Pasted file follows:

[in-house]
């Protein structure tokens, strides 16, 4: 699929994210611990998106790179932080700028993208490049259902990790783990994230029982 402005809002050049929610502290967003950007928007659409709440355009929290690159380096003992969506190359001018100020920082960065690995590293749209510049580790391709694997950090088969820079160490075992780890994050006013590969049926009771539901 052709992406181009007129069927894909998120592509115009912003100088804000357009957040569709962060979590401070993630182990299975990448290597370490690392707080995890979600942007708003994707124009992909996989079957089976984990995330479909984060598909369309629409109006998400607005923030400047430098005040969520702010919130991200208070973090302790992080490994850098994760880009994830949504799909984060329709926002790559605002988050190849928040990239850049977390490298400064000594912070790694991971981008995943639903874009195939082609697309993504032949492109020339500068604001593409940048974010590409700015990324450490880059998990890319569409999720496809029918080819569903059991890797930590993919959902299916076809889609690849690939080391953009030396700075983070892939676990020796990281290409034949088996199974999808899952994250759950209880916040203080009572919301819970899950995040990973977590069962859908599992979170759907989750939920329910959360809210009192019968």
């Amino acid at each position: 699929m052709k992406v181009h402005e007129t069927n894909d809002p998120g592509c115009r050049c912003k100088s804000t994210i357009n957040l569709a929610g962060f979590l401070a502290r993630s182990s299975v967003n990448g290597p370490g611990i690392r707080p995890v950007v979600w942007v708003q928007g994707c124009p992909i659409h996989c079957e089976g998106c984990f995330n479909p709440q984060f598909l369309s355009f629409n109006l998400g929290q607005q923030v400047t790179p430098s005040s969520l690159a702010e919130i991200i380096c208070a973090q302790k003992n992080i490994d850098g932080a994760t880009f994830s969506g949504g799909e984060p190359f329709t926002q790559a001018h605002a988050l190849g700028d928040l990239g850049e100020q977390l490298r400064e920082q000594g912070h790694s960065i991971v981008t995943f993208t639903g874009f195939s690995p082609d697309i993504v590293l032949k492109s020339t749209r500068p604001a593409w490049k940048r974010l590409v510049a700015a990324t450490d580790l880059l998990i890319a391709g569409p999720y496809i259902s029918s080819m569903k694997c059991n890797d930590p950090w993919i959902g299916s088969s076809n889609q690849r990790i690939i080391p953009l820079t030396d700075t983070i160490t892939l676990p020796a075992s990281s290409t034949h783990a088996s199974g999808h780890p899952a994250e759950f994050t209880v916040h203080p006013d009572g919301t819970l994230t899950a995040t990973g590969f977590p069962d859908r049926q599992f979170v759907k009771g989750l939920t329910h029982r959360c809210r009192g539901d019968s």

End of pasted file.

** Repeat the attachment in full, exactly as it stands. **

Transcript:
[in-house]
């Protein structure tokens, strides 16, 4: 699929994210611990998106790179932080700028993208490049259902990790783990994230029982 402005809002050049929610502290967003950007928007659409709440355009929290690159380096003992969506190359001018100020920082960065690995590293749209510049580790391709694997950090088969820079160490075992780890994050006013590969049926009771539901 052709992406181009007129069927894909998120592509115009912003100088804000357009957040569709962060979590401070993630182990299975990448290597370490690392707080995890979600942007708003994707124009992909996989079957089976984990995330479909984060598909369309629409109006998400607005923030400047430098005040969520702010919130991200208070973090302790992080490994850098994760880009994830949504799909984060329709926002790559605002988050190849928040990239850049977390490298400064000594912070790694991971981008995943639903874009195939082609697309993504032949492109020339500068604001593409940048974010590409700015990324450490880059998990890319569409999720496809029918080819569903059991890797930590993919959902299916076809889609690849690939080391953009030396700075983070892939676990020796990281290409034949088996199974999808899952994250759950209880916040203080009572919301819970899950995040990973977590069962859908599992979170759907989750939920329910959360809210009192019968």
């Amino acid at each position: 699929m052709k992406v181009h402005e007129t069927n894909d809002p998120g592509c115009r050049c912003k100088s804000t994210i357009n957040l569709a929610g962060f979590l401070a502290r993630s182990s299975v967003n990448g290597p370490g611990i690392r707080p995890v950007v979600w942007v708003q928007g994707c124009p992909i659409h996989c079957e089976g998106c984990f995330n479909p709440q984060f598909l369309s355009f629409n109006l998400g929290q607005q923030v400047t790179p430098s005040s969520l690159a702010e919130i991200i380096c208070a973090q302790k003992n992080i490994d850098g932080a994760t880009f994830s969506g949504g799909e984060p190359f329709t926002q790559a001018h605002a988050l190849g700028d928040l990239g850049e100020q977390l490298r400064e920082q000594g912070h790694s960065i991971v981008t995943f993208t639903g874009f195939s690995p082609d697309i993504v590293l032949k492109s020339t749209r500068p604001a593409w490049k940048r974010l590409v510049a700015a990324t450490d580790l880059l998990i890319a391709g569409p999720y496809i259902s029918s080819m569903k694997c059991n890797d930590p950090w993919i959902g299916s088969s076809n889609q690849r990790i690939i080391p953009l820079t030396d700075t983070i160490t892939l676990p020796a075992s990281s290409t034949h783990a088996s199974g999808h780890p899952a994250e759950f994050t209880v916040h203080p006013d009572g919301t819970l994230t899950a995040t990973g590969f977590p069962d859908r049926q599992f979170v759907k009771g989750l939920t329910h029982r959360c809210r009192g539901d019968s």